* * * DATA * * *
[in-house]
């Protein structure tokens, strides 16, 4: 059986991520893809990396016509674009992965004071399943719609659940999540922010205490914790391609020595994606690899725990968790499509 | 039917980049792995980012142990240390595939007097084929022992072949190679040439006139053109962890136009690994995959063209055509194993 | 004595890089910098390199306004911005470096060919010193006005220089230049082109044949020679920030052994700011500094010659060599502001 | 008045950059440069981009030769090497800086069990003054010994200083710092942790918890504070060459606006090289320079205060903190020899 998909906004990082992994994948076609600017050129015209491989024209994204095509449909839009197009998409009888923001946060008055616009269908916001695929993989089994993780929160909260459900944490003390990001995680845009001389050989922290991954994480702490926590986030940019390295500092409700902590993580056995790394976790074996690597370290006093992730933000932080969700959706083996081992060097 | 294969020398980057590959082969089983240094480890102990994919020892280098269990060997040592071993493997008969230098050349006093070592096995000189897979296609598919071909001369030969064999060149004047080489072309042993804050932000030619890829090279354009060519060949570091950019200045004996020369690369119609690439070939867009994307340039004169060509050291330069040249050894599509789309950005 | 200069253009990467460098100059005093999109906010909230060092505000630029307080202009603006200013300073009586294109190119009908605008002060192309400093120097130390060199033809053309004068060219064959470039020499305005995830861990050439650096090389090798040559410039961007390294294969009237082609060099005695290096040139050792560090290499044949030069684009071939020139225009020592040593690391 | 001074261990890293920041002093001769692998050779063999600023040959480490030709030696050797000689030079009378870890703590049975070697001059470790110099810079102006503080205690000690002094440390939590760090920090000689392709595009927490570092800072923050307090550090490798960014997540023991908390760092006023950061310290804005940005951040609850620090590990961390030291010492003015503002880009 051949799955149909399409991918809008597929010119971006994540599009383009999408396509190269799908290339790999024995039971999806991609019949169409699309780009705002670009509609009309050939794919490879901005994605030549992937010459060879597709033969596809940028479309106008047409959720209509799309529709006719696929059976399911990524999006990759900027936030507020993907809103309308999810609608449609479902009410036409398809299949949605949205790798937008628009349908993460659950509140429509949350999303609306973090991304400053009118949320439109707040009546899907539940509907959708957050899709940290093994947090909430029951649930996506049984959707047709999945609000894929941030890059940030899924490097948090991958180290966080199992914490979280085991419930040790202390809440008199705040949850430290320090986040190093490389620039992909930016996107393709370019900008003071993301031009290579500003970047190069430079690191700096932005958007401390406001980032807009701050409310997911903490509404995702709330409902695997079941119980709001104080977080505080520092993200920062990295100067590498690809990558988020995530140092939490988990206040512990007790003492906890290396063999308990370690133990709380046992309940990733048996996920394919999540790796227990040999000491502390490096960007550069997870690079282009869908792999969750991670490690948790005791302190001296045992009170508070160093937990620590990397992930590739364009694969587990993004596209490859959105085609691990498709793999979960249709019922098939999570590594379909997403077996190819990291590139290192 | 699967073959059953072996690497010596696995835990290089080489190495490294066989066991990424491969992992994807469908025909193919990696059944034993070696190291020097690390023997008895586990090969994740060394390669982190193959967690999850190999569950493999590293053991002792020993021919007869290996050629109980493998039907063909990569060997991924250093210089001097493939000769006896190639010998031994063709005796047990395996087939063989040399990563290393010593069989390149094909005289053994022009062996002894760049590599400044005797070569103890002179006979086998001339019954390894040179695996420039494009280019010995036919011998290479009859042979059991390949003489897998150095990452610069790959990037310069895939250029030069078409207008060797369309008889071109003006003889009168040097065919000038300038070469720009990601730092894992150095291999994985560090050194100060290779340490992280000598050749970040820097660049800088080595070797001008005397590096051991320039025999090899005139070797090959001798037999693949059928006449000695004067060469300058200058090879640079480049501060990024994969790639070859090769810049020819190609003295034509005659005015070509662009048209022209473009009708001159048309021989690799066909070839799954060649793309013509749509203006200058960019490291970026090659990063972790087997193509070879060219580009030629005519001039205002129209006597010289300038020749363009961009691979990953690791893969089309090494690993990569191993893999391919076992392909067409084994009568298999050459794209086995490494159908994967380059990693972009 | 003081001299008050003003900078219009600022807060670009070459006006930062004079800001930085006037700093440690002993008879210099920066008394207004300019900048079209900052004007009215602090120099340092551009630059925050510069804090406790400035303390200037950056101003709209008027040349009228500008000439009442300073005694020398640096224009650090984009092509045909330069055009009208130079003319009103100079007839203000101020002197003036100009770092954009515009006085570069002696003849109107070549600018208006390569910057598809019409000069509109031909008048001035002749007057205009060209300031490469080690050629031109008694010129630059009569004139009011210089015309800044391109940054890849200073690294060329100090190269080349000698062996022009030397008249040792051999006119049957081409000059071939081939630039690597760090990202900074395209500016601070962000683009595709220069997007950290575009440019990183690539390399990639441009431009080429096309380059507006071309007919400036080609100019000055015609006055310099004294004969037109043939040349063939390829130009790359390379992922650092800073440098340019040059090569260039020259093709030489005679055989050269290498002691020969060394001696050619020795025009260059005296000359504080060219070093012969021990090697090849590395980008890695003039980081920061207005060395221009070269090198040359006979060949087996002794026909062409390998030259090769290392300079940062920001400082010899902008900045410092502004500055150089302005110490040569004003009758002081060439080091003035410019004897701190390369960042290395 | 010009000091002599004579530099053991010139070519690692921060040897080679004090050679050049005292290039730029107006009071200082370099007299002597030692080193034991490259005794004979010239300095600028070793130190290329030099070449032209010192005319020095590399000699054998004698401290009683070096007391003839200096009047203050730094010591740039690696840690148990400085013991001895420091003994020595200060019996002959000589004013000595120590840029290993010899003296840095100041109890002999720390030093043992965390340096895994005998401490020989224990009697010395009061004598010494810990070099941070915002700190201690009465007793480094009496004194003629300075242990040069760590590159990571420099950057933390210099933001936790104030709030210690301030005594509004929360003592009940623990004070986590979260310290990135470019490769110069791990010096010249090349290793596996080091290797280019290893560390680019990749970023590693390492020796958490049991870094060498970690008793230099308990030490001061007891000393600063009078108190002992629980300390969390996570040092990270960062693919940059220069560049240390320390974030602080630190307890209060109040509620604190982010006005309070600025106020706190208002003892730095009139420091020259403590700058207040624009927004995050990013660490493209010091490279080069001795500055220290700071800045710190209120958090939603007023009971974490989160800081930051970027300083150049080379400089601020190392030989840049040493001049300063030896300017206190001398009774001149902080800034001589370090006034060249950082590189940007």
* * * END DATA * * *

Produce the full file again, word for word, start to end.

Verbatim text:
[in-house]
């Protein structure tokens, strides 16, 4: 059986991520893809990396016509674009992965004071399943719609659940999540922010205490914790391609020595994606690899725990968790499509 | 039917980049792995980012142990240390595939007097084929022992072949190679040439006139053109962890136009690994995959063209055509194993 | 004595890089910098390199306004911005470096060919010193006005220089230049082109044949020679920030052994700011500094010659060599502001 | 008045950059440069981009030769090497800086069990003054010994200083710092942790918890504070060459606006090289320079205060903190020899 998909906004990082992994994948076609600017050129015209491989024209994204095509449909839009197009998409009888923001946060008055616009269908916001695929993989089994993780929160909260459900944490003390990001995680845009001389050989922290991954994480702490926590986030940019390295500092409700902590993580056995790394976790074996690597370290006093992730933000932080969700959706083996081992060097 | 294969020398980057590959082969089983240094480890102990994919020892280098269990060997040592071993493997008969230098050349006093070592096995000189897979296609598919071909001369030969064999060149004047080489072309042993804050932000030619890829090279354009060519060949570091950019200045004996020369690369119609690439070939867009994307340039004169060509050291330069040249050894599509789309950005 | 200069253009990467460098100059005093999109906010909230060092505000630029307080202009603006200013300073009586294109190119009908605008002060192309400093120097130390060199033809053309004068060219064959470039020499305005995830861990050439650096090389090798040559410039961007390294294969009237082609060099005695290096040139050792560090290499044949030069684009071939020139225009020592040593690391 | 001074261990890293920041002093001769692998050779063999600023040959480490030709030696050797000689030079009378870890703590049975070697001059470790110099810079102006503080205690000690002094440390939590760090920090000689392709595009927490570092800072923050307090550090490798960014997540023991908390760092006023950061310290804005940005951040609850620090590990961390030291010492003015503002880009 051949799955149909399409991918809008597929010119971006994540599009383009999408396509190269799908290339790999024995039971999806991609019949169409699309780009705002670009509609009309050939794919490879901005994605030549992937010459060879597709033969596809940028479309106008047409959720209509799309529709006719696929059976399911990524999006990759900027936030507020993907809103309308999810609608449609479902009410036409398809299949949605949205790798937008628009349908993460659950509140429509949350999303609306973090991304400053009118949320439109707040009546899907539940509907959708957050899709940290093994947090909430029951649930996506049984959707047709999945609000894929941030890059940030899924490097948090991958180290966080199992914490979280085991419930040790202390809440008199705040949850430290320090986040190093490389620039992909930016996107393709370019900008003071993301031009290579500003970047190069430079690191700096932005958007401390406001980032807009701050409310997911903490509404995702709330409902695997079941119980709001104080977080505080520092993200920062990295100067590498690809990558988020995530140092939490988990206040512990007790003492906890290396063999308990370690133990709380046992309940990733048996996920394919999540790796227990040999000491502390490096960007550069997870690079282009869908792999969750991670490690948790005791302190001296045992009170508070160093937990620590990397992930590739364009694969587990993004596209490859959105085609691990498709793999979960249709019922098939999570590594379909997403077996190819990291590139290192 | 699967073959059953072996690497010596696995835990290089080489190495490294066989066991990424491969992992994807469908025909193919990696059944034993070696190291020097690390023997008895586990090969994740060394390669982190193959967690999850190999569950493999590293053991002792020993021919007869290996050629109980493998039907063909990569060997991924250093210089001097493939000769006896190639010998031994063709005796047990395996087939063989040399990563290393010593069989390149094909005289053994022009062996002894760049590599400044005797070569103890002179006979086998001339019954390894040179695996420039494009280019010995036919011998290479009859042979059991390949003489897998150095990452610069790959990037310069895939250029030069078409207008060797369309008889071109003006003889009168040097065919000038300038070469720009990601730092894992150095291999994985560090050194100060290779340490992280000598050749970040820097660049800088080595070797001008005397590096051991320039025999090899005139070797090959001798037999693949059928006449000695004067060469300058200058090879640079480049501060990024994969790639070859090769810049020819190609003295034509005659005015070509662009048209022209473009009708001159048309021989690799066909070839799954060649793309013509749509203006200058960019490291970026090659990063972790087997193509070879060219580009030629005519001039205002129209006597010289300038020749363009961009691979990953690791893969089309090494690993990569191993893999391919076992392909067409084994009568298999050459794209086995490494159908994967380059990693972009 | 003081001299008050003003900078219009600022807060670009070459006006930062004079800001930085006037700093440690002993008879210099920066008394207004300019900048079209900052004007009215602090120099340092551009630059925050510069804090406790400035303390200037950056101003709209008027040349009228500008000439009442300073005694020398640096224009650090984009092509045909330069055009009208130079003319009103100079007839203000101020002197003036100009770092954009515009006085570069002696003849109107070549600018208006390569910057598809019409000069509109031909008048001035002749007057205009060209300031490469080690050629031109008694010129630059009569004139009011210089015309800044391109940054890849200073690294060329100090190269080349000698062996022009030397008249040792051999006119049957081409000059071939081939630039690597760090990202900074395209500016601070962000683009595709220069997007950290575009440019990183690539390399990639441009431009080429096309380059507006071309007919400036080609100019000055015609006055310099004294004969037109043939040349063939390829130009790359390379992922650092800073440098340019040059090569260039020259093709030489005679055989050269290498002691020969060394001696050619020795025009260059005296000359504080060219070093012969021990090697090849590395980008890695003039980081920061207005060395221009070269090198040359006979060949087996002794026909062409390998030259090769290392300079940062920001400082010899902008900045410092502004500055150089302005110490040569004003009758002081060439080091003035410019004897701190390369960042290395 | 010009000091002599004579530099053991010139070519690692921060040897080679004090050679050049005292290039730029107006009071200082370099007299002597030692080193034991490259005794004979010239300095600028070793130190290329030099070449032209010192005319020095590399000699054998004698401290009683070096007391003839200096009047203050730094010591740039690696840690148990400085013991001895420091003994020595200060019996002959000589004013000595120590840029290993010899003296840095100041109890002999720390030093043992965390340096895994005998401490020989224990009697010395009061004598010494810990070099941070915002700190201690009465007793480094009496004194003629300075242990040069760590590159990571420099950057933390210099933001936790104030709030210690301030005594509004929360003592009940623990004070986590979260310290990135470019490769110069791990010096010249090349290793596996080091290797280019290893560390680019990749970023590693390492020796958490049991870094060498970690008793230099308990030490001061007891000393600063009078108190002992629980300390969390996570040092990270960062693919940059220069560049240390320390974030602080630190307890209060109040509620604190982010006005309070600025106020706190208002003892730095009139420091020259403590700058207040624009927004995050990013660490493209010091490279080069001795500055220290700071800045710190209120958090939603007023009971974490989160800081930051970027300083150049080379400089601020190392030989840049040493001049300063030896300017206190001398009774001149902080800034001589370090006034060249950082590189940007």